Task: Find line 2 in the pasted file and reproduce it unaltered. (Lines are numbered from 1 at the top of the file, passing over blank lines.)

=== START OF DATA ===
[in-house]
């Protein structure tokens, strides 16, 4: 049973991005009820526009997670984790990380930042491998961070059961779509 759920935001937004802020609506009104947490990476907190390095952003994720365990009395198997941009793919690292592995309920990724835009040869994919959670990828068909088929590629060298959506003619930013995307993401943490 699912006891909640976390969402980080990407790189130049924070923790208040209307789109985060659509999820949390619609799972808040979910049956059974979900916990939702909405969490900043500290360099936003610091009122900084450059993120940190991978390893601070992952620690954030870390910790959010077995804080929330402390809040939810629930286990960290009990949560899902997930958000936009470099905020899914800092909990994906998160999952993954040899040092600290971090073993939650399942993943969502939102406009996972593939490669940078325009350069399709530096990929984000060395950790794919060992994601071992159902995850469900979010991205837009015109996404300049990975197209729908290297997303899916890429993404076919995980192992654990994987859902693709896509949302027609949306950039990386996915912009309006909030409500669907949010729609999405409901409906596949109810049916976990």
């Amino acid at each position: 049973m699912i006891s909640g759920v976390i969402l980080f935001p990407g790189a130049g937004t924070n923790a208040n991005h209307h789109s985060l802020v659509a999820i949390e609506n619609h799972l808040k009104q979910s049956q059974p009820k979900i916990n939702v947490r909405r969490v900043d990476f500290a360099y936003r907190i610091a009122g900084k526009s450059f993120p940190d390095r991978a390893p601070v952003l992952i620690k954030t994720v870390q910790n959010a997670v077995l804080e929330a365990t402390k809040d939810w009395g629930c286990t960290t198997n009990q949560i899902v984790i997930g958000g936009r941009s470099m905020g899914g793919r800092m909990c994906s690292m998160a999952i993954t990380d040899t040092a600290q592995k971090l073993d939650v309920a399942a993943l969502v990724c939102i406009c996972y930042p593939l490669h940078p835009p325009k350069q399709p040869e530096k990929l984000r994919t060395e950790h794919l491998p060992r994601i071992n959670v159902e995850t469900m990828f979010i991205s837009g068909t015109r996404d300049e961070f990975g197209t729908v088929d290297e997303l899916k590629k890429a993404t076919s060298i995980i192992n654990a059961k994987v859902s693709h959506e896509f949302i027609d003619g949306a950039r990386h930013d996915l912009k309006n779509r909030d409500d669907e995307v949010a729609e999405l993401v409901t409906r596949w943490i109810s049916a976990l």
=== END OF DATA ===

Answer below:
């Protein structure tokens, strides 16, 4: 049973991005009820526009997670984790990380930042491998961070059961779509 759920935001937004802020609506009104947490990476907190390095952003994720365990009395198997941009793919690292592995309920990724835009040869994919959670990828068909088929590629060298959506003619930013995307993401943490 699912006891909640976390969402980080990407790189130049924070923790208040209307789109985060659509999820949390619609799972808040979910049956059974979900916990939702909405969490900043500290360099936003610091009122900084450059993120940190991978390893601070992952620690954030870390910790959010077995804080929330402390809040939810629930286990960290009990949560899902997930958000936009470099905020899914800092909990994906998160999952993954040899040092600290971090073993939650399942993943969502939102406009996972593939490669940078325009350069399709530096990929984000060395950790794919060992994601071992159902995850469900979010991205837009015109996404300049990975197209729908290297997303899916890429993404076919995980192992654990994987859902693709896509949302027609949306950039990386996915912009309006909030409500669907949010729609999405409901409906596949109810049916976990």